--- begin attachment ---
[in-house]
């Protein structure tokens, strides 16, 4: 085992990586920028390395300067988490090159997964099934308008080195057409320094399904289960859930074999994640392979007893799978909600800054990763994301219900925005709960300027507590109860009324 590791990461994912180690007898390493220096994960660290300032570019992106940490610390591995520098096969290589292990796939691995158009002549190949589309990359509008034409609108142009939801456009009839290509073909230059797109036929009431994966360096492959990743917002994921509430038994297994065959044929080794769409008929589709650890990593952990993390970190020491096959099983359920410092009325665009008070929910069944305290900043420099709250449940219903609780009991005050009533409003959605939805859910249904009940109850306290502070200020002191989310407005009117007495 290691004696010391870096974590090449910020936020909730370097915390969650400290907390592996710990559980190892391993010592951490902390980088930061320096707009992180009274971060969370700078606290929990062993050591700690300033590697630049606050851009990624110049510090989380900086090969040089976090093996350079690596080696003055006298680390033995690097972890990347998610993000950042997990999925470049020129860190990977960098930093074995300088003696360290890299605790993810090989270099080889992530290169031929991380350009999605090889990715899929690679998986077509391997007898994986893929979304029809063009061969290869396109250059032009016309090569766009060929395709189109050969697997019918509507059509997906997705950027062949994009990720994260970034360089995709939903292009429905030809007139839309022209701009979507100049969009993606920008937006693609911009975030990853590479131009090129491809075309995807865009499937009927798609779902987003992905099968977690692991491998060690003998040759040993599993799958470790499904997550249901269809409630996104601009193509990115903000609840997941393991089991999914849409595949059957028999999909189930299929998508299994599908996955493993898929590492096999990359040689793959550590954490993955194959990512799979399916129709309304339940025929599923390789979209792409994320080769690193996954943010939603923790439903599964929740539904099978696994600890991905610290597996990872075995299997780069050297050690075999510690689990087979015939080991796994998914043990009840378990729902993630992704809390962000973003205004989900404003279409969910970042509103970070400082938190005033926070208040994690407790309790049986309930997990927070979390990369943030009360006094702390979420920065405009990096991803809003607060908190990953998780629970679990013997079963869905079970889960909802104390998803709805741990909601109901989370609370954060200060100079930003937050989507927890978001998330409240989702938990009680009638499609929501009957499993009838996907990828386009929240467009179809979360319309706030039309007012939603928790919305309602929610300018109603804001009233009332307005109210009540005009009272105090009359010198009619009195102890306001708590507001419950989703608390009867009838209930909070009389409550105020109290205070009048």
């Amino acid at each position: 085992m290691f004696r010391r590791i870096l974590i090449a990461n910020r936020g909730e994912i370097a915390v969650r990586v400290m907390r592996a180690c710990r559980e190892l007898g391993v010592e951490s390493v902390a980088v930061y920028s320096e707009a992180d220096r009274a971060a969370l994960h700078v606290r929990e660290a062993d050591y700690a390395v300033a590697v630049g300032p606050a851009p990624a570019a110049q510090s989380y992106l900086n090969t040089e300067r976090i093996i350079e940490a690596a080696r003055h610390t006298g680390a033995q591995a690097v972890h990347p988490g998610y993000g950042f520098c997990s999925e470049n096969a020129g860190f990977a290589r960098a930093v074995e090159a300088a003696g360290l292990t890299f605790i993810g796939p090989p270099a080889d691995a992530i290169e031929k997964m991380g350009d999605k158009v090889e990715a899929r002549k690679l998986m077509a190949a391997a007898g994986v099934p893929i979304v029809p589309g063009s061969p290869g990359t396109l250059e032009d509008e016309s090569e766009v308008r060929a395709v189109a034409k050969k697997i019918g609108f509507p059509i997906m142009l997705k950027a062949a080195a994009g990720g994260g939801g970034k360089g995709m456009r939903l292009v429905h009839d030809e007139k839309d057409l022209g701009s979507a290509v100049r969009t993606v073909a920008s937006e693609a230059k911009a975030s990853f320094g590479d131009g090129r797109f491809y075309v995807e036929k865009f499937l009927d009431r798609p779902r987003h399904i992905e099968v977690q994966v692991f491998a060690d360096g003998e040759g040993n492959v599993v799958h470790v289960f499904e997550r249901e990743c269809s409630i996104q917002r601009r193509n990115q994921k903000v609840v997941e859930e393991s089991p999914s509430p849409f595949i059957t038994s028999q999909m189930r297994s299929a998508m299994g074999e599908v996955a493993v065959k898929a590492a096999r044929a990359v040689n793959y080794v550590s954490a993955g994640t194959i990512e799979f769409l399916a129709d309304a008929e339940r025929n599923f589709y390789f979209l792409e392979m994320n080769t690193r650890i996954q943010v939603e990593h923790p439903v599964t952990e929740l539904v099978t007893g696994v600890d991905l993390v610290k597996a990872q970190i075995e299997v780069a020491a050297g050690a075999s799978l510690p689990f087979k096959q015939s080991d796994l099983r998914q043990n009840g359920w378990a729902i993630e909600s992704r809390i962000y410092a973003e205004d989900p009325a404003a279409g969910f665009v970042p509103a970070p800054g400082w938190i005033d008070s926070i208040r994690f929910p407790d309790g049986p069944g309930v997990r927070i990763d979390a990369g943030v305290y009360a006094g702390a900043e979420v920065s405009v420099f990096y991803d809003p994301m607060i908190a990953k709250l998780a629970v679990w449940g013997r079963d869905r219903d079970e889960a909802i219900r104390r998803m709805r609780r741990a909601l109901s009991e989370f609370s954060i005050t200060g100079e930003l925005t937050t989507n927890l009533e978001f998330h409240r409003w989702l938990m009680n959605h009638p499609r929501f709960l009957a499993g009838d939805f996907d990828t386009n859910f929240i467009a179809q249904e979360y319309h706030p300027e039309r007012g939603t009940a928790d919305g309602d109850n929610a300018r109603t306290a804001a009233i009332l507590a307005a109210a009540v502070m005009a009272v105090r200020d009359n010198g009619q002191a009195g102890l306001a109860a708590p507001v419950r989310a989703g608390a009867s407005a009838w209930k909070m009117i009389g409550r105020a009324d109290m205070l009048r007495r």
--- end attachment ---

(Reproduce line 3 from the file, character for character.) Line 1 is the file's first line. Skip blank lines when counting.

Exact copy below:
């Amino acid at each position: 085992m290691f004696r010391r590791i870096l974590i090449a990461n910020r936020g909730e994912i370097a915390v969650r990586v400290m907390r592996a180690c710990r559980e190892l007898g391993v010592e951490s390493v902390a980088v930061y920028s320096e707009a992180d220096r009274a971060a969370l994960h700078v606290r929990e660290a062993d050591y700690a390395v300033a590697v630049g300032p606050a851009p990624a570019a110049q510090s989380y992106l900086n090969t040089e300067r976090i093996i350079e940490a690596a080696r003055h610390t006298g680390a033995q591995a690097v972890h990347p988490g998610y993000g950042f520098c997990s999925e470049n096969a020129g860190f990977a290589r960098a930093v074995e090159a300088a003696g360290l292990t890299f605790i993810g796939p090989p270099a080889d691995a992530i290169e031929k997964m991380g350009d999605k158009v090889e990715a899929r002549k690679l998986m077509a190949a391997a007898g994986v099934p893929i979304v029809p589309g063009s061969p290869g990359t396109l250059e032009d509008e016309s090569e766009v308008r060929a395709v189109a034409k050969k697997i019918g609108f509507p059509i997906m142009l997705k950027a062949a080195a994009g990720g994260g939801g970034k360089g995709m456009r939903l292009v429905h009839d030809e007139k839309d057409l022209g701009s979507a290509v100049r969009t993606v073909a920008s937006e693609a230059k911009a975030s990853f320094g590479d131009g090129r797109f491809y075309v995807e036929k865009f499937l009927d009431r798609p779902r987003h399904i992905e099968v977690q994966v692991f491998a060690d360096g003998e040759g040993n492959v599993v799958h470790v289960f499904e997550r249901e990743c269809s409630i996104q917002r601009r193509n990115q994921k903000v609840v997941e859930e393991s089991p999914s509430p849409f595949i059957t038994s028999q999909m189930r297994s299929a998508m299994g074999e599908v996955a493993v065959k898929a590492a096999r044929a990359v040689n793959y080794v550590s954490a993955g994640t194959i990512e799979f769409l399916a129709d309304a008929e339940r025929n599923f589709y390789f979209l792409e392979m994320n080769t690193r650890i996954q943010v939603e990593h923790p439903v599964t952990e929740l539904v099978t007893g696994v600890d991905l993390v610290k597996a990872q970190i075995e299997v780069a020491a050297g050690a075999s799978l510690p689990f087979k096959q015939s080991d796994l099983r998914q043990n009840g359920w378990a729902i993630e909600s992704r809390i962000y410092a973003e205004d989900p009325a404003a279409g969910f665009v970042p509103a970070p800054g400082w938190i005033d008070s926070i208040r994690f929910p407790d309790g049986p069944g309930v997990r927070i990763d979390a990369g943030v305290y009360a006094g702390a900043e979420v920065s405009v420099f990096y991803d809003p994301m607060i908190a990953k709250l998780a629970v679990w449940g013997r079963d869905r219903d079970e889960a909802i219900r104390r998803m709805r609780r741990a909601l109901s009991e989370f609370s954060i005050t200060g100079e930003l925005t937050t989507n927890l009533e978001f998330h409240r409003w989702l938990m009680n959605h009638p499609r929501f709960l009957a499993g009838d939805f996907d990828t386009n859910f929240i467009a179809q249904e979360y319309h706030p300027e039309r007012g939603t009940a928790d919305g309602d109850n929610a300018r109603t306290a804001a009233i009332l507590a307005a109210a009540v502070m005009a009272v105090r200020d009359n010198g009619q002191a009195g102890l306001a109860a708590p507001v419950r989310a989703g608390a009867s407005a009838w209930k909070m009117i009389g409550r105020a009324d109290m205070l009048r007495r």